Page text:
In the spring of 1974, farmers in Shaanxi Province, China were digging a new well when they struck a hard object. It turned out to be part of a terracotta soldier.
Soon, Chinese archaeologists realized that the entire area outside of the city of Xian (formerly Chang an) was underlain by an enormous necropolis; an army, complete with horses, chariots, officers and infantry, as well as a court, all made of terracotta. The farmers had discovered one of the world's greatest archaeological wonders - the tomb of Emperor Qin Shi Huangdi.
What was the purpose of this magnificent army? Why did Qin Shi Huangdi, who was obsessed with immortality, make such elaborate arrangements for his burial?
Qin Shi Huangdi was buried with the terracotta army and court because he wanted to have the same military power and imperial status in the afterlife as he had enjoyed during his earthly lifetime. The first emperor of the Qin Dynasty, he unified much of modern-day northern and central China under his rule, which lasted from 246 to 210 BCE. Such an accomplishment would be difficult to replicate in the next life without a proper army - hence the 10,000 clay soldiers with weapons, horses and chariots.
The great Chinese historian Sima Qian (145-90 BCE) reports that construction of the burial mound began as soon as Qin Shi Huangdi ascended the throne, and involved hundreds of thousands of artisans and laborers. Perhaps because the emperor ruled for more than three decades, his tomb grew to be one of the largest and most complex ever built.
According to surviving records, Qin Shi Huangdi was a cruel and ruthless ruler. A proponent of legalism, he had Confucian scholars stoned to death or buried alive because he disagreed with their philosophy.
However, the terracotta army is actually a merciful alternative to earlier traditions both in China and in other ancient cultures. Often, early rulers from the Shang and Zhou Dynasties had soldiers, officials, concubines and other attendants buried along with the dead emperor. Sometimes the sacrificial victims were killed first; even more horrifically, they were often entombed alive.
Either Qin Shi huangdi himself or his advisors decided to substitute the intricately-made terracotta figures for actual human sacrifices, saving the lives of more than 10,000 men plus hundreds of horses. Each life-sized terracotta soldier is modeled on an actual person - they have distinct facial features and hairstyles.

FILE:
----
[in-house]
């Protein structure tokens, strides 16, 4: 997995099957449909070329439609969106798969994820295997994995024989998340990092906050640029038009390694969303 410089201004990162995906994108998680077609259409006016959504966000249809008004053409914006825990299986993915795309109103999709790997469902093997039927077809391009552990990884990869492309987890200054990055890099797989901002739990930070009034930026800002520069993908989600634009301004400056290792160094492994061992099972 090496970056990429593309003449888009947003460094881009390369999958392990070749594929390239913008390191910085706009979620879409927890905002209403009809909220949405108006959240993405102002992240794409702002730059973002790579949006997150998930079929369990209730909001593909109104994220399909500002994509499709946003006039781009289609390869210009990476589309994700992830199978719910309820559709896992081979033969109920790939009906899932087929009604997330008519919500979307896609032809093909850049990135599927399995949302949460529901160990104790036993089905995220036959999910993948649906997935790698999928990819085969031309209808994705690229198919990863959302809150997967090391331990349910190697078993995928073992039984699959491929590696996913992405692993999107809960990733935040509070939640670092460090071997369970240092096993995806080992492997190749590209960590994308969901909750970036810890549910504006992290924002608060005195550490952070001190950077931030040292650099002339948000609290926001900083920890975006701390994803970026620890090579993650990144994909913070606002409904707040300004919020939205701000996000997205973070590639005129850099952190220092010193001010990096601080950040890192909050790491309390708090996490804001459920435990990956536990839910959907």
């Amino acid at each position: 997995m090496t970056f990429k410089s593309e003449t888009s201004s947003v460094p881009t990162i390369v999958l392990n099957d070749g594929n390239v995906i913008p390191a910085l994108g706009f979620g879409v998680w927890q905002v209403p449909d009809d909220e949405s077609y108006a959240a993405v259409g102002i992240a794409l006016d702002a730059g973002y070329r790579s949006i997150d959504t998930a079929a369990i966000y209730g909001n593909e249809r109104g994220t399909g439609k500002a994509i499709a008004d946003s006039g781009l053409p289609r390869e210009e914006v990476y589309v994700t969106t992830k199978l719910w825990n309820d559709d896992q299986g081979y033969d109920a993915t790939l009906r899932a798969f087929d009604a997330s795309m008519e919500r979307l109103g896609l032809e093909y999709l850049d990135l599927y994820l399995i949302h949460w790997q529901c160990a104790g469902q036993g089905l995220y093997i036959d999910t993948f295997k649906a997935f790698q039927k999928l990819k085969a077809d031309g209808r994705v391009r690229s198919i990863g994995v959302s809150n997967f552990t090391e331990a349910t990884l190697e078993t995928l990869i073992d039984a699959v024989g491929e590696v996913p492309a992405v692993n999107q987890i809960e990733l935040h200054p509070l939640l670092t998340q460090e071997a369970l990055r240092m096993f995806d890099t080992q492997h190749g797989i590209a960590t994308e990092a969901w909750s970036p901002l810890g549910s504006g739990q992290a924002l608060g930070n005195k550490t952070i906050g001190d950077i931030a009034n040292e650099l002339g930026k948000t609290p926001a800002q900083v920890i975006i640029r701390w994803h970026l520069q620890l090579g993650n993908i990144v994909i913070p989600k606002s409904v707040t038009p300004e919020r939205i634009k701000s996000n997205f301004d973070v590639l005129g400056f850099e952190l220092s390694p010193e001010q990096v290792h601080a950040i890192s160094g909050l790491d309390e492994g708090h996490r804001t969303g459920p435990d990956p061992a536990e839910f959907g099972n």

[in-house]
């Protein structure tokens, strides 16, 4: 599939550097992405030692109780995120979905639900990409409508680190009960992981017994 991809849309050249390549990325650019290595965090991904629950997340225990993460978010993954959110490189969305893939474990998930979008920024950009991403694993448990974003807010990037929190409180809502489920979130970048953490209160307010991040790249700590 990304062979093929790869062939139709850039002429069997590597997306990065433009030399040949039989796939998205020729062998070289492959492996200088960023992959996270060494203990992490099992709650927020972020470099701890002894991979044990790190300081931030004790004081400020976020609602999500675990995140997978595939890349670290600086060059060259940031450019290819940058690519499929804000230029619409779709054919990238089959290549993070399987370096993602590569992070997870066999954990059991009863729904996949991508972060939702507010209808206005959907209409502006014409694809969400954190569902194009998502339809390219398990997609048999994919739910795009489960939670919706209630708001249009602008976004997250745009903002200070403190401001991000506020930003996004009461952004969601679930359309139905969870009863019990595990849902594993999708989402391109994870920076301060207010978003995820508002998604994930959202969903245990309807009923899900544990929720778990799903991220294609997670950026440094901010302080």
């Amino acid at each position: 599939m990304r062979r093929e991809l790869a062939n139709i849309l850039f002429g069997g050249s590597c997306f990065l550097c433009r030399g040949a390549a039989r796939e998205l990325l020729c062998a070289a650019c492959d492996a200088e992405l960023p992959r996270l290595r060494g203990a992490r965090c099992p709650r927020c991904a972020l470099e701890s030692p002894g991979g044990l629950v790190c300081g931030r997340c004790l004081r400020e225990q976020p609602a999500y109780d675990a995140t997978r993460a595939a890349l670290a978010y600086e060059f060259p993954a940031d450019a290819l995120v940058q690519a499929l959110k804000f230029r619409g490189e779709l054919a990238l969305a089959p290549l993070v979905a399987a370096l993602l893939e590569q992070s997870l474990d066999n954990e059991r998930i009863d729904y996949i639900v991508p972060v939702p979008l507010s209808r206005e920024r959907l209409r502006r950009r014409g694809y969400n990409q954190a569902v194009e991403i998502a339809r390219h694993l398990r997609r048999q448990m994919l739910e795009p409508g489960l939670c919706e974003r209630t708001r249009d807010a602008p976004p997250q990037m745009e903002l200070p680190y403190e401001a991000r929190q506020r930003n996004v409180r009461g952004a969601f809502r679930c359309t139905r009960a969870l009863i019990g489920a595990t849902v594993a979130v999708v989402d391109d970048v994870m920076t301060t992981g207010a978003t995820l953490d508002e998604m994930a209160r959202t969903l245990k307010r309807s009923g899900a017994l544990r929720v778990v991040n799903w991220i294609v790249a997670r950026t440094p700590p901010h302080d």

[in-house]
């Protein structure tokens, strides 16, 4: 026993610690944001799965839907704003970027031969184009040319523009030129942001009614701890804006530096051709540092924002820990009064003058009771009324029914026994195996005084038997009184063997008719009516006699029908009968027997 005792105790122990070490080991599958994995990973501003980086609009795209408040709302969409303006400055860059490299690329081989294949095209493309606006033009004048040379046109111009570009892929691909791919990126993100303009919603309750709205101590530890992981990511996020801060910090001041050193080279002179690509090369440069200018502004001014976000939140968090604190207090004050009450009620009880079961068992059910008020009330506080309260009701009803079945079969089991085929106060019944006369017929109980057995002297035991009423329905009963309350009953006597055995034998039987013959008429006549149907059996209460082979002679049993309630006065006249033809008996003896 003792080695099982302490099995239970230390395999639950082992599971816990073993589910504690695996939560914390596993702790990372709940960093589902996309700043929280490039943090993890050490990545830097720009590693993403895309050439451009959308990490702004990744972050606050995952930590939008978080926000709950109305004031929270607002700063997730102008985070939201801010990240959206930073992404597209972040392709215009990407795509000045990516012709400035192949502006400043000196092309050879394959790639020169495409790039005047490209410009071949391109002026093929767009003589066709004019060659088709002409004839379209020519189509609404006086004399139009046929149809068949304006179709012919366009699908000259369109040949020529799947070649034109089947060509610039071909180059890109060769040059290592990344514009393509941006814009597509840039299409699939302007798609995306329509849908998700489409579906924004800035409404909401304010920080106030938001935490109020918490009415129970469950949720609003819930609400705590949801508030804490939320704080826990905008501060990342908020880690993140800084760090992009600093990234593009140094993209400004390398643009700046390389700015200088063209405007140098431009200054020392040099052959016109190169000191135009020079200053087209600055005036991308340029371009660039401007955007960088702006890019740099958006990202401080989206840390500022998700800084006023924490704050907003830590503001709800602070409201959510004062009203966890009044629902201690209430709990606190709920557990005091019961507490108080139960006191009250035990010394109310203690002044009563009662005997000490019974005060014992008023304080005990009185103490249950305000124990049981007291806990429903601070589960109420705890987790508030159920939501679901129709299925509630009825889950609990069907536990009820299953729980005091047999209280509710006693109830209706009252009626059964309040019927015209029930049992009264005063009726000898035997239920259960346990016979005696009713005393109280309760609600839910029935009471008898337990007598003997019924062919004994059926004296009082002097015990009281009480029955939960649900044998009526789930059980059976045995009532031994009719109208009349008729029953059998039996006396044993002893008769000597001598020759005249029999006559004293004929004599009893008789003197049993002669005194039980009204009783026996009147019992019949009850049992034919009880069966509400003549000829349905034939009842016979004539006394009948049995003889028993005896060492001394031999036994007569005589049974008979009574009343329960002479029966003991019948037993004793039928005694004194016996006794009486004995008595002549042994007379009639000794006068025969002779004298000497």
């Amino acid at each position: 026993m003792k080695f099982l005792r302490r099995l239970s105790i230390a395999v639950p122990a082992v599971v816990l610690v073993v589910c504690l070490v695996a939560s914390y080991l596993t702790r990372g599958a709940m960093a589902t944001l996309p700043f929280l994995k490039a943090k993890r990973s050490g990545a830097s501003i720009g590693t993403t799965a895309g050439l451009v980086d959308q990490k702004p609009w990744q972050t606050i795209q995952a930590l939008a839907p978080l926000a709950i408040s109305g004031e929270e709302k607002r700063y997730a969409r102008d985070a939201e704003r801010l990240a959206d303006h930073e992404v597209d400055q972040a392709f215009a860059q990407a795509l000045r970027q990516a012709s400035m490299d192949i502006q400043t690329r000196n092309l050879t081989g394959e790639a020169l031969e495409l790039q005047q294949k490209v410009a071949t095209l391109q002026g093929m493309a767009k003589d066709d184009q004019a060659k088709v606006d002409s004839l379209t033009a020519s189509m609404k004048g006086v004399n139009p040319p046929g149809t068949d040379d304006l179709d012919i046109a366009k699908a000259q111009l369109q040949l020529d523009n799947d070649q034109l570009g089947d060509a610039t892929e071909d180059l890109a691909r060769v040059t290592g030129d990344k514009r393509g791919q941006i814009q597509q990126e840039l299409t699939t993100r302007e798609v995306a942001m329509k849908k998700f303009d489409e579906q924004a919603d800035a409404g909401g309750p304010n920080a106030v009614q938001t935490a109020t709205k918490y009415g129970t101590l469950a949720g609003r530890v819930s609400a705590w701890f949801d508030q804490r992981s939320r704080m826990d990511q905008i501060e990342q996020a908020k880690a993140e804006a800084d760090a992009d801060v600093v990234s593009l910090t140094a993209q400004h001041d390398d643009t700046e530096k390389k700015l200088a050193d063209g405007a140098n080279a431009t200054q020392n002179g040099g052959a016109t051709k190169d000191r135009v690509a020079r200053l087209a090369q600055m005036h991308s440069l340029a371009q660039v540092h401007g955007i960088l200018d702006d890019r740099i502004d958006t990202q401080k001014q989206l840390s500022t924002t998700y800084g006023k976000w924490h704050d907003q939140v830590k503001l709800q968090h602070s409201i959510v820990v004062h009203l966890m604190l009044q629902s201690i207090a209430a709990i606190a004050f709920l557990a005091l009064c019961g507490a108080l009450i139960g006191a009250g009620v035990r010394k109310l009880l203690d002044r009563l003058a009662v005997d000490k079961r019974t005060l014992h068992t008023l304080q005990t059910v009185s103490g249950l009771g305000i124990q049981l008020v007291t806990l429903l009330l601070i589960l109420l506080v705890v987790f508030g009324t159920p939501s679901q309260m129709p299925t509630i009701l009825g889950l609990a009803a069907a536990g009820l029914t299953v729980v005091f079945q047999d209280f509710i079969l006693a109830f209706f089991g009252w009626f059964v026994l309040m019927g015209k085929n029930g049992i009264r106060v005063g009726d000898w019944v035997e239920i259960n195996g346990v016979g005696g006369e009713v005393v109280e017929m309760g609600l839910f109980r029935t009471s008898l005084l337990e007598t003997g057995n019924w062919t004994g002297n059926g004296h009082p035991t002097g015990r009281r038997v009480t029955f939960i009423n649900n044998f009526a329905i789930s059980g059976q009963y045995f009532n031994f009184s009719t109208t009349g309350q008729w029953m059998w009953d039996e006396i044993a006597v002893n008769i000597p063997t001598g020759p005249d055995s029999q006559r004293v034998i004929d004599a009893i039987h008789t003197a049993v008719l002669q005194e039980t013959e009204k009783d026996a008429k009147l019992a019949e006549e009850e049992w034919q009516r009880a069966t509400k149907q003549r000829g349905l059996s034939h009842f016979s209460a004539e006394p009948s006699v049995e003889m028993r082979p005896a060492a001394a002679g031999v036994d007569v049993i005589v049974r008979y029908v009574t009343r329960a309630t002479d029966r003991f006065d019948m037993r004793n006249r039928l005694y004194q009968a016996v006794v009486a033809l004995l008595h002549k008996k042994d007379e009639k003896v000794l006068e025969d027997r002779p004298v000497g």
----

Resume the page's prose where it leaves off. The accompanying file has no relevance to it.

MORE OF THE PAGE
The officers are depicted as being taller than the foot soldiers, with the generals tallest of all. Although higher-status families may have had better nutrition than lower-class ones, it is probable that this is symbolism rather than a reflection of every officer actually being taller than all of the regular troops.
Shortly after Qin Shi Huangdi's death in 210 BCE, his son's rival for the throne, Xiang Yu, may have looted the weapons of the terracotta army, and burned the support timbers. In any case, the timbers were burned and the section of the tomb containing the clay troops collapsed, smashing the figures to pieces. Approximately 1,000 of the 10,000 total have been put back together.
Qin Shi Huangdi himself is buried under an enormous pyramid-shaped mound that stands some distance from the excavated sections of the burial. According to ancient historian Sima Qian, the central tomb contains treasures and wondrous objects, including flowing rivers of pure mercury (which was associated with immortality). Soil testing nearby has revealed elevated levels of mercury, so there may be some truth to this legend.
Legend also records that the central tomb is booby-trapped to fend off looters, and that the emperor himself placed a powerful curse on any who dared to invade his final resting place. Mercury vapor may be the real danger, but in any case, the government of China has been in no great hurry to excavate the central tomb itself. Perhaps it is best not to disturb China's infamous First Emperor.